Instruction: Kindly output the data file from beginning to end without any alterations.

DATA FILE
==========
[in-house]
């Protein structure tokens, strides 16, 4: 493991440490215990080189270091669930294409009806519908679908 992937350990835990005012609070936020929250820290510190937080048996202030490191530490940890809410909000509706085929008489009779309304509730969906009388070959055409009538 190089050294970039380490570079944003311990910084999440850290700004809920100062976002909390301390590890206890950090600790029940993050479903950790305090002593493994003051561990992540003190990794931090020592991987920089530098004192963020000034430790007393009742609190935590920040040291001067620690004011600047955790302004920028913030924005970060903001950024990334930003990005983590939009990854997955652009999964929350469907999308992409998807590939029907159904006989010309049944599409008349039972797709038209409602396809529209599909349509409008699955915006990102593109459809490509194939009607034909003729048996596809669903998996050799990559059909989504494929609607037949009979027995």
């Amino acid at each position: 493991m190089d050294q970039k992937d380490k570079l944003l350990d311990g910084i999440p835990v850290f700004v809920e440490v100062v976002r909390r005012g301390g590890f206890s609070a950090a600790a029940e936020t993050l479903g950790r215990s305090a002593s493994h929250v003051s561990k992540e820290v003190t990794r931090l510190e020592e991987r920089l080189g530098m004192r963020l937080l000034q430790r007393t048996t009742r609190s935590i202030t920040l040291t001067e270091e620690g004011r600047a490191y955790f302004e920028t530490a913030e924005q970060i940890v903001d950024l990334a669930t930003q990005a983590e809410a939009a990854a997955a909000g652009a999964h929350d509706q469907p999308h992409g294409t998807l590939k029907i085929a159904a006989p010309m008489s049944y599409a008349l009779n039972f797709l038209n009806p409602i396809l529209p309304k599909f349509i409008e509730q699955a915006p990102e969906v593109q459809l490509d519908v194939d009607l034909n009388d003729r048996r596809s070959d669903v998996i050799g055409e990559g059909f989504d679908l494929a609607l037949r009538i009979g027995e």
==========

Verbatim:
[in-house]
């Protein structure tokens, strides 16, 4: 493991440490215990080189270091669930294409009806519908679908 992937350990835990005012609070936020929250820290510190937080048996202030490191530490940890809410909000509706085929008489009779309304509730969906009388070959055409009538 190089050294970039380490570079944003311990910084999440850290700004809920100062976002909390301390590890206890950090600790029940993050479903950790305090002593493994003051561990992540003190990794931090020592991987920089530098004192963020000034430790007393009742609190935590920040040291001067620690004011600047955790302004920028913030924005970060903001950024990334930003990005983590939009990854997955652009999964929350469907999308992409998807590939029907159904006989010309049944599409008349039972797709038209409602396809529209599909349509409008699955915006990102593109459809490509194939009607034909003729048996596809669903998996050799990559059909989504494929609607037949009979027995």
């Amino acid at each position: 493991m190089d050294q970039k992937d380490k570079l944003l350990d311990g910084i999440p835990v850290f700004v809920e440490v100062v976002r909390r005012g301390g590890f206890s609070a950090a600790a029940e936020t993050l479903g950790r215990s305090a002593s493994h929250v003051s561990k992540e820290v003190t990794r931090l510190e020592e991987r920089l080189g530098m004192r963020l937080l000034q430790r007393t048996t009742r609190s935590i202030t920040l040291t001067e270091e620690g004011r600047a490191y955790f302004e920028t530490a913030e924005q970060i940890v903001d950024l990334a669930t930003q990005a983590e809410a939009a990854a997955a909000g652009a999964h929350d509706q469907p999308h992409g294409t998807l590939k029907i085929a159904a006989p010309m008489s049944y599409a008349l009779n039972f797709l038209n009806p409602i396809l529209p309304k599909f349509i409008e509730q699955a915006p990102e969906v593109q459809l490509d519908v194939d009607l034909n009388d003729r048996r596809s070959d669903v998996i050799g055409e990559g059909f989504d679908l494929a609607l037949r009538i009979g027995e």